MSPs seek assurances that two freight ships will be retained by Serco
Fears are mounting that Shetland’s freight service to the mainland may be cut to one ship by the preferred bidder for the lifeline ferry, Serco.
Isles MSP Tavish Scott has voiced his concern that one of NorthLink’s two freight ships, the Hildasay and Heliar, which are leased from Seatruck Ferries, may be dispensed with after the proposed July takeover.
Mr Scott’s comments came after he and his Orkney counterpart Liam McArthur met Serco representatives today.
He will now contact transport minister Keith Brown to stress the importance of the vessels for the islands’ economies.
“We want to make sure that the freight service, that’s very important for the exports of fish, of salmon, of mussels and livestock is maintained and, indeed, enhanced for the future.
“I am concerned we may see the loss of a freight ship – that’s being openly discussed.
“Shetland businesses and the local NFU have been in touch since Friday expressing alarm over any cut to the number of ships and the timetable for the service.
“We have today written to the transport minister looking for assurances that’s not going to happen, and that indeed the service we very much depend on for the economy of our island is going to be enhanced and, in no way, cut back.”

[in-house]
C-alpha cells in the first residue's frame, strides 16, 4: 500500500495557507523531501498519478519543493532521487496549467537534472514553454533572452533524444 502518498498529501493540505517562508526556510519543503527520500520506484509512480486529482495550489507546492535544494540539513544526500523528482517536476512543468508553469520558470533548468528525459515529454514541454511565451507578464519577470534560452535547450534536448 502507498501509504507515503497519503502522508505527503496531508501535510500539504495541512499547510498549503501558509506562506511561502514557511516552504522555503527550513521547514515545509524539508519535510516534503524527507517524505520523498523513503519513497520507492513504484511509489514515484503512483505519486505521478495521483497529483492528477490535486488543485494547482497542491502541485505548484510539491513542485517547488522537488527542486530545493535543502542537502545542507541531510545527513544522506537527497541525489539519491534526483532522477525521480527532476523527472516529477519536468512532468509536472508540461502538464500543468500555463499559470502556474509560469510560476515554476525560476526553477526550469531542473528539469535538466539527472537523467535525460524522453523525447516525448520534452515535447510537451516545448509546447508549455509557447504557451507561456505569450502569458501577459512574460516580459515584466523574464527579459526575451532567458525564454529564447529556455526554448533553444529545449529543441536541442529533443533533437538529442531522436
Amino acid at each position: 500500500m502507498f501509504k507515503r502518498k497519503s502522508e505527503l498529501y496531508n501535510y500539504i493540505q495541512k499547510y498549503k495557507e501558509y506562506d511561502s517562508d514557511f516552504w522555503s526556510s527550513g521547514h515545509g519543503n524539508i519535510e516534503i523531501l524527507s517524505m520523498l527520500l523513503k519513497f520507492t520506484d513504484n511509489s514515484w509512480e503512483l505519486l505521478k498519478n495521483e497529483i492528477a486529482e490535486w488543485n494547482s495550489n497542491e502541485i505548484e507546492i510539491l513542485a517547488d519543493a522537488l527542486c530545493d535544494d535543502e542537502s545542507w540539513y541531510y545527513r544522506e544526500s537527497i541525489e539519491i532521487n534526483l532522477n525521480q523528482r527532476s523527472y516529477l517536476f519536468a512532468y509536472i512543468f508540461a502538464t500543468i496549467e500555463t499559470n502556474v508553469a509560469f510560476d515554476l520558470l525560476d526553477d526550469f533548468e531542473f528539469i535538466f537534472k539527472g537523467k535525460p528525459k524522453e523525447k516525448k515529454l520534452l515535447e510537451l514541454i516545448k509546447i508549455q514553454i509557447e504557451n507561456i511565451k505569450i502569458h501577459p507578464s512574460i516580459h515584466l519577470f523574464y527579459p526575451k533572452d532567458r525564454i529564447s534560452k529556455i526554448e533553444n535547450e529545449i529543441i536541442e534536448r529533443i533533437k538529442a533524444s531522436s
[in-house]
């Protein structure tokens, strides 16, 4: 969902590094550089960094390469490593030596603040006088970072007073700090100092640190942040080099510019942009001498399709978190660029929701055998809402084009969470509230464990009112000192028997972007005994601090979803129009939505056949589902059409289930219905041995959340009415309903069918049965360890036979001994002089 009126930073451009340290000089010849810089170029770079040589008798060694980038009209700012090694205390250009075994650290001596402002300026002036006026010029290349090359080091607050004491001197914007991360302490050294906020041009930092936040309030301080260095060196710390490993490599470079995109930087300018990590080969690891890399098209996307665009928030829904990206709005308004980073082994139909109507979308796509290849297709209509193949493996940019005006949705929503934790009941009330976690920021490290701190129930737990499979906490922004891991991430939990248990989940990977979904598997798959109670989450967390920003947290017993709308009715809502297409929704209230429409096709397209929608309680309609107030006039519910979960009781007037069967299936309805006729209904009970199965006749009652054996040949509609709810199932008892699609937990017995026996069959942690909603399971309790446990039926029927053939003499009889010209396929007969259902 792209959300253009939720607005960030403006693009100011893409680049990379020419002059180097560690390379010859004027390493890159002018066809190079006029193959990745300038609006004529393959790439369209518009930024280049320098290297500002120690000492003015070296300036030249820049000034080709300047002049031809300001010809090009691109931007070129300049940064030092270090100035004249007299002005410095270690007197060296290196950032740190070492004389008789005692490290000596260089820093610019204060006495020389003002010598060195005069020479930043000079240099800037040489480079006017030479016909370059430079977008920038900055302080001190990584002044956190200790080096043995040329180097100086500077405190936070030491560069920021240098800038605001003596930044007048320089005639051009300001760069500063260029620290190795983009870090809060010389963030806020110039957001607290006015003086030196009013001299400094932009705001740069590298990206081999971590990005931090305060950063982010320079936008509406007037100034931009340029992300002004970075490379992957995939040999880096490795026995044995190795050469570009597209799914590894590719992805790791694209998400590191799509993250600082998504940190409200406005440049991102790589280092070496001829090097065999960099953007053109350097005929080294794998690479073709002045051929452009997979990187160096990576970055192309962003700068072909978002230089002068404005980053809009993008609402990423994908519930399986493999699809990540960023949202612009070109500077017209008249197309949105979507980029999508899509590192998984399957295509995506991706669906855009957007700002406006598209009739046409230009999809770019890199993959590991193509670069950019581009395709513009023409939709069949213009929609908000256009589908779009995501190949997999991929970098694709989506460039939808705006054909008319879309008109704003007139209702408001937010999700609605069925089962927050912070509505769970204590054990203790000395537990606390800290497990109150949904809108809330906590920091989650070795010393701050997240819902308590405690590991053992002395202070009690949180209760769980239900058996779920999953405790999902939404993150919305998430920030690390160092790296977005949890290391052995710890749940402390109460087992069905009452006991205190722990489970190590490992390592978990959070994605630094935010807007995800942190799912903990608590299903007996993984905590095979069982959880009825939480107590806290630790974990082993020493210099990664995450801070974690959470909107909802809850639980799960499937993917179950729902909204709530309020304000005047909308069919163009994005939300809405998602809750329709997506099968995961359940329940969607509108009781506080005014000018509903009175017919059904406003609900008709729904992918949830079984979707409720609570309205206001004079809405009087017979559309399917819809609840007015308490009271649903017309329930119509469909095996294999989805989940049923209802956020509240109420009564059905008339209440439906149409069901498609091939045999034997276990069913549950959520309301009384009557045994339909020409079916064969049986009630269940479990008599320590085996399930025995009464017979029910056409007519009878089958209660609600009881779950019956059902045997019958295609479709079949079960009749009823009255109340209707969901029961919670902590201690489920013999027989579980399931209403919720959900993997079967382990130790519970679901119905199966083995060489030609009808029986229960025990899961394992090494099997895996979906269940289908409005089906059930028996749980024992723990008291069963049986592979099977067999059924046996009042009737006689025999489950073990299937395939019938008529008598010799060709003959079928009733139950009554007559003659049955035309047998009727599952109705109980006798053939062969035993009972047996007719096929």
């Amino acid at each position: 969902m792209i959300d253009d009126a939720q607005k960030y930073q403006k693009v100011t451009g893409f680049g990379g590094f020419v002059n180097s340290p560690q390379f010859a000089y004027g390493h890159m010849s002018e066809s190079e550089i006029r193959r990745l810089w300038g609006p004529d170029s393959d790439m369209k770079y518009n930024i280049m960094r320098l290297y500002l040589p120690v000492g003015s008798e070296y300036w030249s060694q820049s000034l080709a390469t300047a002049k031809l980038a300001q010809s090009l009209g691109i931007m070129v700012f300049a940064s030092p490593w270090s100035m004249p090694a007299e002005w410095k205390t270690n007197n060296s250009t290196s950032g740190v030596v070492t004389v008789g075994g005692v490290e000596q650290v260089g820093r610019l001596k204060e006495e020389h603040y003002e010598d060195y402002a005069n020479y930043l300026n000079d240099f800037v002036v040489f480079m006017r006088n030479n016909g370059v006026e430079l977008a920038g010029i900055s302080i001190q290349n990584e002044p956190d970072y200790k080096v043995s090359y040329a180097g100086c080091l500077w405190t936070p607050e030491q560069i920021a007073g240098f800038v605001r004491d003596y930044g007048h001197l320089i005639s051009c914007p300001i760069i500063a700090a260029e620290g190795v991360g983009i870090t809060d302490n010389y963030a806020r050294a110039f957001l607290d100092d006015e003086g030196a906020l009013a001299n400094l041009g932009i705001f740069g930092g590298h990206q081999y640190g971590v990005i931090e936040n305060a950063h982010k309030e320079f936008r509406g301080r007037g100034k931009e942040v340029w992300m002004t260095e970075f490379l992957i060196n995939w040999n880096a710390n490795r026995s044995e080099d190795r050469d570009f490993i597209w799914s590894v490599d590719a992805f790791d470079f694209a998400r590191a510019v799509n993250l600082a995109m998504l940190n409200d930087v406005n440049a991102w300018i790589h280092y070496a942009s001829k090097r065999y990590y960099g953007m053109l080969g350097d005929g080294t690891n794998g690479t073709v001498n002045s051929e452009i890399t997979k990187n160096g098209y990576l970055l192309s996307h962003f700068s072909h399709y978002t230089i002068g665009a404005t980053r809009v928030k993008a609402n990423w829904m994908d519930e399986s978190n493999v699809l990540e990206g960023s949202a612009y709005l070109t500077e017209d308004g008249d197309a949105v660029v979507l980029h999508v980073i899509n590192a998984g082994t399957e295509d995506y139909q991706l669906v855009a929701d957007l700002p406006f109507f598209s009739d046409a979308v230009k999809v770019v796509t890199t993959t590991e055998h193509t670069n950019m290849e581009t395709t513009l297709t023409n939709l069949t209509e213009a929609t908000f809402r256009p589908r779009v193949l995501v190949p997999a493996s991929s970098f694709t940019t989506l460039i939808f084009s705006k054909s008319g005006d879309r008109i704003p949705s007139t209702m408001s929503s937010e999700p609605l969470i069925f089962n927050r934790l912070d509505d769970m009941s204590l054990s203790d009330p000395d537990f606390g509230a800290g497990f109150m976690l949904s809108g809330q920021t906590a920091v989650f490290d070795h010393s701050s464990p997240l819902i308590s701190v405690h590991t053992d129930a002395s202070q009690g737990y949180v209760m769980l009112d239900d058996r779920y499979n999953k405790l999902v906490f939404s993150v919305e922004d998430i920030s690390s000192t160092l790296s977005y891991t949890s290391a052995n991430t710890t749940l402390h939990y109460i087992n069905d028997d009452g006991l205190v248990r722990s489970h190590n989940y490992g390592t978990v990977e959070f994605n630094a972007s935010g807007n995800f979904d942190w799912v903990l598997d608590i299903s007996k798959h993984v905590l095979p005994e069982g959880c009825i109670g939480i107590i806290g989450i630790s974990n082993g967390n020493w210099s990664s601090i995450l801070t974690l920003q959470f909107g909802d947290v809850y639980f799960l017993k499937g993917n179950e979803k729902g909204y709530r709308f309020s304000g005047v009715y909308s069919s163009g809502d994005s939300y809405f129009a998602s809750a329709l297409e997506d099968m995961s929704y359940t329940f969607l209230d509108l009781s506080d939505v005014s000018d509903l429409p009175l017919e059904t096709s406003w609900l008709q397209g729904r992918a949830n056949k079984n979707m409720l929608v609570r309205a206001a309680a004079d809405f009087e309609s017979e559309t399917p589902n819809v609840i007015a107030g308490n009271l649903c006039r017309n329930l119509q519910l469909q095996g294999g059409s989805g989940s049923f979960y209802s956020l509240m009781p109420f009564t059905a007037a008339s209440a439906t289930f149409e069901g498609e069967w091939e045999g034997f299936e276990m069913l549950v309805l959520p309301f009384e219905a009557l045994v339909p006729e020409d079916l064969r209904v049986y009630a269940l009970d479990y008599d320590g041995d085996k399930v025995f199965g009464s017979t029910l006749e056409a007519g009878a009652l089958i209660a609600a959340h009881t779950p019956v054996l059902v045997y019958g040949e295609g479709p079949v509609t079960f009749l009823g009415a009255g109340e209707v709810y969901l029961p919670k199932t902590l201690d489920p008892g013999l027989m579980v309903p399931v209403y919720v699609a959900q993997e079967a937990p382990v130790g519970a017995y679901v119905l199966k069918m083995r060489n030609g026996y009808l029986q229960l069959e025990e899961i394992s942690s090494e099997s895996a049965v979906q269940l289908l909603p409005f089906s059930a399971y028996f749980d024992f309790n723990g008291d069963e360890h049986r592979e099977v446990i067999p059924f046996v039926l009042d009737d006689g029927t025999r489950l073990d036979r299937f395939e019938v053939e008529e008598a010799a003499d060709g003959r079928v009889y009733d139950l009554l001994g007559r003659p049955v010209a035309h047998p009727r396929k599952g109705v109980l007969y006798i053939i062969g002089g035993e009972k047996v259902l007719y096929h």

Meanwhile representatives from the maritime union Nautilus International are going round NorthLink’s ships seeking feedback on Friday’s announcement.
A spokesman said there was general concern among staff about Serco, despite transfer arrangements for workers under TUPE regulations.
“There’s nothing to say these are the terms and conditions that will last forever,” he said. “The shipping industry is so competitive, with a very internationalised workforce.
“We want to sit down with them and seek assurances, and make sure there is a shared agenda. This whole tendering process is so deeply divisive, it creates uncertainty for passengers and crews and in the long term it’s really, really bad for services. he whole business of putting it out to tender is destabilising.”
He added Serco’s selection had “raised eyebrows” among union members, given its limited involvement in ferries. The company currently has only one short service, the Woolwich Free Ferry, although it does have knowledge of marine operations through its involvement with the Royal Navy.
He also commented on the announcement being made on Friday – the same day the Scottish council election results were released. “The timing did seem odd.”
Although Serco has been named as the preferred bidder, the new contract is not due to be signed until next week.
That means unsuccessful bidders are still free to challenge the decision.
The standstill period prevents Serco from going into specific detail about what the new contract may contain.